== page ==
Debra Dean Interview, plus links to author biography, book summaries, excerpts and reviews

Debra Dean
Photo: David Hiller

Debra Dean

An interview with Debra Dean

The Madonnas of Leningrad : The Story Behind The Book by Debra Dean

In 1995, I watched a PBS series on the Hermitage Museum in Saint Petersburg. My journal entry for the next day read in part: "I was particularly struck by one incident which might make a story (even a novel, but for the research)." During the first winter that the Nazis lay siege to Leningrad, the Hermitage staff and their families – nearly 2000 people - lived in the basement of the museum itself. In the first days of the war, they had evacuated all the art – millions of objects, thousands of undisputed masterpieces - but they had left the empty frames hanging on the walls of the museum as a token of their pledge that the art would return. A story was related that one of the staff, a former guide now living in the cellar, began to give tours of the empty museum to visitors. It was said that he described the paintings so well that the visitors could almost see them.

This image gripped me. Still, I was a short story writer and even my short stories tended towards the brevity of poems, so the prospect of writing something the size of a novel terrified me. Let alone a novel set in a country that I had never visited and during a tumultuous period about which I knew next to nothing. Throw in a foreign language and some art history on top of that, and I dismissed the notion as far exceeding any reasonable hubris. I tried writing it as a short story, but this world was too expansive to be contained in the short form. I set it aside. Every once in a while, I would return wistfully and rework it a little, adding a few pages or moving pieces around.

Meanwhile, my grandmother was diagnosed with Alzheimer’s. A woman who had resolutely focused forward throughout her life, she began in her dotage to drift back to her youth. She told stories that I had never heard before, some of them beginning quite plausibly and then segueing suspiciously into magical realism. (A nice topaz pendant that a great niece had admired spiraled in value and became a rare heirloom that strangers sometimes dropped by and paid money to see.) I started writing about her, but quickly she metamorphosed into a fictional character, a Russian woman who had survived the siege. Before I knew it, there we were again, back in the museum during the war.

The Madonnas of Leningrad was researched and written over several summers between teaching. During most of that time, I and my husband, a poet, lived in a sweet little apartment with a sweeping view of the city and the water but with not quite enough room for an office. So we set up shop in the windowless laundry that we shared with the neighbors, our desk wedged between garbage cans and the hot water furnace – not so different from the cellars of the Hermitage during the war perhaps, but decidedly warmer with the dryer humming. He worked in the mornings and I took the afternoons. The novel was written slowly, circuitously, and without expectations. Eat breakfast, go for a long walk, write another page or two, make dinner, watch a movie. Repeat. And then one day there was a book.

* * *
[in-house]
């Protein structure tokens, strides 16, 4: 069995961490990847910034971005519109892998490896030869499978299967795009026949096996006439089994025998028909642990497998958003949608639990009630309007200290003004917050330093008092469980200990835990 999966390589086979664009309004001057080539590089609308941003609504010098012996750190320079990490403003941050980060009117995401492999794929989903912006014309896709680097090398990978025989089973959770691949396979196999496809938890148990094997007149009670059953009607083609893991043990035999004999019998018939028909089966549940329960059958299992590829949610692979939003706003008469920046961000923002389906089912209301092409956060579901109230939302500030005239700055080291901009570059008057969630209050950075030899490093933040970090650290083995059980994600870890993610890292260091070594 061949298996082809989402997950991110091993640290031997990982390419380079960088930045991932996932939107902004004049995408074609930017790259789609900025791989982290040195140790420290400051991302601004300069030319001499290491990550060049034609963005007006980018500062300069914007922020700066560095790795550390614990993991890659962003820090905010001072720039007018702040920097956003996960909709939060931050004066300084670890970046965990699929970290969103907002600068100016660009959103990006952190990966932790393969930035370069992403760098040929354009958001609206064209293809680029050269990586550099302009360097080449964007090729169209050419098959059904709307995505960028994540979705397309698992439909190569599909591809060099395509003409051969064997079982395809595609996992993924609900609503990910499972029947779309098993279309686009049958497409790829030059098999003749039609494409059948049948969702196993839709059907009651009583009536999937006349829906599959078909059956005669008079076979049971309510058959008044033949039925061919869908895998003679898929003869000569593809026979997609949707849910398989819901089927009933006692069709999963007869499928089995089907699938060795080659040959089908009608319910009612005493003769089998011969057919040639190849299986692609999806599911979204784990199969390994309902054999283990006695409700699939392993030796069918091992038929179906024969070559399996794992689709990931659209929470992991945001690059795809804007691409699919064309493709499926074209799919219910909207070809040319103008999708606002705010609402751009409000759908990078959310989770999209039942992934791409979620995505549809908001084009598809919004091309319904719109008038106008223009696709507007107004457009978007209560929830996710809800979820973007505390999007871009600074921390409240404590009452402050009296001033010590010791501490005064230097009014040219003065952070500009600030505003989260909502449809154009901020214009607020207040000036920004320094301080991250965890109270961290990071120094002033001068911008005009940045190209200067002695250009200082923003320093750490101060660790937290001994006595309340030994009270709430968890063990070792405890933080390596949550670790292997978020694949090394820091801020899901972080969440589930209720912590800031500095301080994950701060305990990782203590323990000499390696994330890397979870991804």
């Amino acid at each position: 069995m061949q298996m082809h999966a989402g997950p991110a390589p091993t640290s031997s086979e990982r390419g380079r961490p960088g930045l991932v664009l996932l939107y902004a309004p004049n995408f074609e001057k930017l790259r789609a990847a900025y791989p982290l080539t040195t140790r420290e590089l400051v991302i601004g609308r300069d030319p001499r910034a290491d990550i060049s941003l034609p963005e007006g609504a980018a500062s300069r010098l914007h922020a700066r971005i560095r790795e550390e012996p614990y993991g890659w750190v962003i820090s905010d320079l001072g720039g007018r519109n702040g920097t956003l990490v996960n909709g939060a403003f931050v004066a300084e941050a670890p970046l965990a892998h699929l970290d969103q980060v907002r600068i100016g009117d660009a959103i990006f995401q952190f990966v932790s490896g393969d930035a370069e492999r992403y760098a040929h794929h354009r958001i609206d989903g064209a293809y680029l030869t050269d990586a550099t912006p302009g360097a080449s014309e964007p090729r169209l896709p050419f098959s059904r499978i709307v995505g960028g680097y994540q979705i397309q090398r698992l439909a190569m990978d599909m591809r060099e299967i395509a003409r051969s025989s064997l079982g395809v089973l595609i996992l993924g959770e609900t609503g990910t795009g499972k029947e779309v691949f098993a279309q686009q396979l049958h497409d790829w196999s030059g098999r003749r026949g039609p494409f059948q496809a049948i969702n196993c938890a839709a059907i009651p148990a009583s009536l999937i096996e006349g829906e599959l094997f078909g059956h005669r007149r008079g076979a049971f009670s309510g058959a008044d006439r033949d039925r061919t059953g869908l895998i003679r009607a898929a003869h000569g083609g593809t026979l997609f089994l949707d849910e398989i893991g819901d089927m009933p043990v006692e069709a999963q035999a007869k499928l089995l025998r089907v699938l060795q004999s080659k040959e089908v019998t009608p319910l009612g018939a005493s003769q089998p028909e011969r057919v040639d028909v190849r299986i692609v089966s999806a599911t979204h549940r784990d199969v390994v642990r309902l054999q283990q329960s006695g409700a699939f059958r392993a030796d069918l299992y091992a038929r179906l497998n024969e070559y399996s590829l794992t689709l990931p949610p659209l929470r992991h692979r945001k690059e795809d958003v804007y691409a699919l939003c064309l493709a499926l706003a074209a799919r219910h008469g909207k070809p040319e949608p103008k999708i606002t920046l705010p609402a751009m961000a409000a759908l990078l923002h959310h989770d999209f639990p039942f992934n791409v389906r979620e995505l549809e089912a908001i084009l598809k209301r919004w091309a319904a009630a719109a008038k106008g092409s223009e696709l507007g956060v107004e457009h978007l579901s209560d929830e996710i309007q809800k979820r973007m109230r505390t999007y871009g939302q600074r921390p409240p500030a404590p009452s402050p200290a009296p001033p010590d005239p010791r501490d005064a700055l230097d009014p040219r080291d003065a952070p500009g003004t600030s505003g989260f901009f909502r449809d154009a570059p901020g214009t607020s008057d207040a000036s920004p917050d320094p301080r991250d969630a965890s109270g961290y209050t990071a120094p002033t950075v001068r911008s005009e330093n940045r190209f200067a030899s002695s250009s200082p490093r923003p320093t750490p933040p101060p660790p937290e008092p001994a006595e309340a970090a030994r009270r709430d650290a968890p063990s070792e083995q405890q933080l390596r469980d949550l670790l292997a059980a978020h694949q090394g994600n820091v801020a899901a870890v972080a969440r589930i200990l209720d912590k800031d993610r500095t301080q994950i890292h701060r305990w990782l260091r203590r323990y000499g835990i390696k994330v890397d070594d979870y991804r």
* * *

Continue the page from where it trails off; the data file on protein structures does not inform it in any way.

Unless otherwise stated, this interview was conducted at the time the book was first published, and is reproduced with permission of the publisher. This interview may not be reproduced or reprinted without permission in writing from the copyright holder.

Membership Advantages
  • Reviews
  • "Beyond the Book" backstories
  • Free books to read and review (US only)
  • Find books by time period, setting & theme
  • Read-alike suggestions by book and author
  • Book club discussions
  • and much more!
  • Just $10 for 3 months or $35 for a year
  • More about membership!

Support BookBrowse

Become a Member and discover books that entertain, engage & enlighten!

Join Today!

Editor's Choice

  • Book Jacket: If We Were Villains
    If We Were Villains
    by M L. Rio
    22 out of 28 of our reviewers rated If We Were Villains four or five stars, giving it an overall ...
  • Book Jacket: The Islamic Enlightenment
    The Islamic Enlightenment
    by Christopher de Bellaigue
    In this comprehensive and well-researched history, de Bellaigue examines the evolution of Islamic ...
  • Book Jacket: The Leavers
    The Leavers
    by Lisa Ko
    The day before Deming Guo saw his mother for the last time, she surprised him at school. A navy blue...

Book Discussion
Book Jacket
The One-in-a-Million Boy by Monica Wood

A richly layered novel of hearts broken seemingly beyond repair and then bound by a stunning act of human devotion.

About the book
Join the discussion!

First Impressions

  • Book Jacket

    The Scribe of Siena
    by Melodie Winawer

    Equal parts transporting love story, meticulously researched historical fiction, and compelling time-travel narrative.
    Reader Reviews

Win this book!
Win The Chalk Pit

The Chalk Pit:
A Ruth Galloway Mystery

A string of murders takes Ruth underground in the newest book in the series.

Enter

Word Play

Solve this clue:

T W Don't M A R

and be entered to win..

Books that     
entertain,
     engage

 & enlighten

Visitors can view some of BookBrowse for free. Full access is for members only.

Join Today!

Your guide toexceptional          books

BookBrowse seeks out and recommends books that we believe to be best in class. Books that will whisk you to faraway places and times, that will expand your mind and challenge you -- the kinds of books you just can't wait to tell your friends about.

 
Modal popup -